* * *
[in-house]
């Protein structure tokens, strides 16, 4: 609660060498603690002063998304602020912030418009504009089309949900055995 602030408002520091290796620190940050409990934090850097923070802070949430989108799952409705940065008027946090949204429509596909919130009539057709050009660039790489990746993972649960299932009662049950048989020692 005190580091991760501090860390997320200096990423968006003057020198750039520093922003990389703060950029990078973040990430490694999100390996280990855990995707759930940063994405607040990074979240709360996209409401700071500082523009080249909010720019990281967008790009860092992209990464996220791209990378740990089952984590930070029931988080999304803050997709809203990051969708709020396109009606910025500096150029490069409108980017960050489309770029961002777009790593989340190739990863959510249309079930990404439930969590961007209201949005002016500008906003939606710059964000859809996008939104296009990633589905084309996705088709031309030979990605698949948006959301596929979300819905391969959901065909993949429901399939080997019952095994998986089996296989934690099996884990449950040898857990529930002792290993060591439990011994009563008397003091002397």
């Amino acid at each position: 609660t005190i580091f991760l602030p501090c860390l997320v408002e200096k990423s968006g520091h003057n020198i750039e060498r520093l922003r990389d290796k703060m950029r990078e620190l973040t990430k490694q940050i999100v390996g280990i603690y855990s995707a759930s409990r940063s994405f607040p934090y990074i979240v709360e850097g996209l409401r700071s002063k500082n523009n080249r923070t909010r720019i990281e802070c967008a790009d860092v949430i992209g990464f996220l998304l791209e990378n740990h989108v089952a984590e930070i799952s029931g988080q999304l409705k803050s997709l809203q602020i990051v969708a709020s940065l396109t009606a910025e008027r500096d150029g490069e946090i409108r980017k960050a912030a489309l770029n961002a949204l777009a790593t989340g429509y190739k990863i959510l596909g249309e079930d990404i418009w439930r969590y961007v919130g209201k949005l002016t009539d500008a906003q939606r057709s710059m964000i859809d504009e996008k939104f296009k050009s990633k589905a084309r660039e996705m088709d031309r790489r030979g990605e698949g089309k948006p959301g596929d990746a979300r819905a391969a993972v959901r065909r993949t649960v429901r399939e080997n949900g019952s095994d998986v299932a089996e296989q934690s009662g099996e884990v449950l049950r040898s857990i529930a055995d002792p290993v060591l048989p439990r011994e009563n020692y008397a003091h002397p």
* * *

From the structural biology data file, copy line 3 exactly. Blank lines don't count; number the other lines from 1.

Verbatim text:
């Amino acid at each position: 609660t005190i580091f991760l602030p501090c860390l997320v408002e200096k990423s968006g520091h003057n020198i750039e060498r520093l922003r990389d290796k703060m950029r990078e620190l973040t990430k490694q940050i999100v390996g280990i603690y855990s995707a759930s409990r940063s994405f607040p934090y990074i979240v709360e850097g996209l409401r700071s002063k500082n523009n080249r923070t909010r720019i990281e802070c967008a790009d860092v949430i992209g990464f996220l998304l791209e990378n740990h989108v089952a984590e930070i799952s029931g988080q999304l409705k803050s997709l809203q602020i990051v969708a709020s940065l396109t009606a910025e008027r500096d150029g490069e946090i409108r980017k960050a912030a489309l770029n961002a949204l777009a790593t989340g429509y190739k990863i959510l596909g249309e079930d990404i418009w439930r969590y961007v919130g209201k949005l002016t009539d500008a906003q939606r057709s710059m964000i859809d504009e996008k939104f296009k050009s990633k589905a084309r660039e996705m088709d031309r790489r030979g990605e698949g089309k948006p959301g596929d990746a979300r819905a391969a993972v959901r065909r993949t649960v429901r399939e080997n949900g019952s095994d998986v299932a089996e296989q934690s009662g099996e884990v449950l049950r040898s857990i529930a055995d002792p290993v060591l048989p439990r011994e009563n020692y008397a003091h002397p």